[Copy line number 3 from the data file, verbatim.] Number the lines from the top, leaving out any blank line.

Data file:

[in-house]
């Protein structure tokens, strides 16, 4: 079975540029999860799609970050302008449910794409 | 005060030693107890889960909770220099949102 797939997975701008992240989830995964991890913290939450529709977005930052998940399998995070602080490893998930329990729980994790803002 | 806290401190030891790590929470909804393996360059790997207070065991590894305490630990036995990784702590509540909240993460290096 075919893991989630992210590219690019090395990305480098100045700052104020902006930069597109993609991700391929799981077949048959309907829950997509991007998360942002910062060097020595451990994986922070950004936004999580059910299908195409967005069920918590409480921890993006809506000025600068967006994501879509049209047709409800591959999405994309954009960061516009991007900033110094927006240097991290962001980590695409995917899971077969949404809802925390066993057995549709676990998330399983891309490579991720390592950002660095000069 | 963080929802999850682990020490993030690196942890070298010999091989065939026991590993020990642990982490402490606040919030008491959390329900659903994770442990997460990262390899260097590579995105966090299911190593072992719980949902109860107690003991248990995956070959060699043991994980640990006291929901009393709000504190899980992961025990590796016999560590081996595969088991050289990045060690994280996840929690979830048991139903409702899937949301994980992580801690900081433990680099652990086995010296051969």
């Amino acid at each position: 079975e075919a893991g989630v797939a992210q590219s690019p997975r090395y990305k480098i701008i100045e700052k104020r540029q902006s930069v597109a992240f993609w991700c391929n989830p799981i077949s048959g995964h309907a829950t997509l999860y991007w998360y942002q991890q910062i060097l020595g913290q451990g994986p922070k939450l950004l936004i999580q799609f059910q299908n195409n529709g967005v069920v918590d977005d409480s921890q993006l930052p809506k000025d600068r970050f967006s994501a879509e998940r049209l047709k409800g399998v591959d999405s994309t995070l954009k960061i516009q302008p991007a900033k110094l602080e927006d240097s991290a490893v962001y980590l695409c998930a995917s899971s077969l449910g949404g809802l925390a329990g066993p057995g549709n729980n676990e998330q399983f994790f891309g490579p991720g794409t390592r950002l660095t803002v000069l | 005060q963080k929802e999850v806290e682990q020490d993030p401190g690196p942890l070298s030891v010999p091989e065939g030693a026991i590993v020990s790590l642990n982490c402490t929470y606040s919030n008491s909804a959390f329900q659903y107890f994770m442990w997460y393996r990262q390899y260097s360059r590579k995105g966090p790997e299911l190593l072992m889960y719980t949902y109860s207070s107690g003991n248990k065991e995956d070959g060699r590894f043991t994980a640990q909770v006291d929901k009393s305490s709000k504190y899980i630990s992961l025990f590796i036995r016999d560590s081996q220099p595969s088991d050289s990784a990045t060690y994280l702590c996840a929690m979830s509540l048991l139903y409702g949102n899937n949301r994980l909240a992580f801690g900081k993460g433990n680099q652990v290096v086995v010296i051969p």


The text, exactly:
């Amino acid at each position: 079975e075919a893991g989630v797939a992210q590219s690019p997975r090395y990305k480098i701008i100045e700052k104020r540029q902006s930069v597109a992240f993609w991700c391929n989830p799981i077949s048959g995964h309907a829950t997509l999860y991007w998360y942002q991890q910062i060097l020595g913290q451990g994986p922070k939450l950004l936004i999580q799609f059910q299908n195409n529709g967005v069920v918590d977005d409480s921890q993006l930052p809506k000025d600068r970050f967006s994501a879509e998940r049209l047709k409800g399998v591959d999405s994309t995070l954009k960061i516009q302008p991007a900033k110094l602080e927006d240097s991290a490893v962001y980590l695409c998930a995917s899971s077969l449910g949404g809802l925390a329990g066993p057995g549709n729980n676990e998330q399983f994790f891309g490579p991720g794409t390592r950002l660095t803002v000069l | 005060q963080k929802e999850v806290e682990q020490d993030p401190g690196p942890l070298s030891v010999p091989e065939g030693a026991i590993v020990s790590l642990n982490c402490t929470y606040s919030n008491s909804a959390f329900q659903y107890f994770m442990w997460y393996r990262q390899y260097s360059r590579k995105g966090p790997e299911l190593l072992m889960y719980t949902y109860s207070s107690g003991n248990k065991e995956d070959g060699r590894f043991t994980a640990q909770v006291d929901k009393s305490s709000k504190y899980i630990s992961l025990f590796i036995r016999d560590s081996q220099p595969s088991d050289s990784a990045t060690y994280l702590c996840a929690m979830s509540l048991l139903y409702g949102n899937n949301r994980l909240a992580f801690g900081k993460g433990n680099q652990v290096v086995v010296i051969p």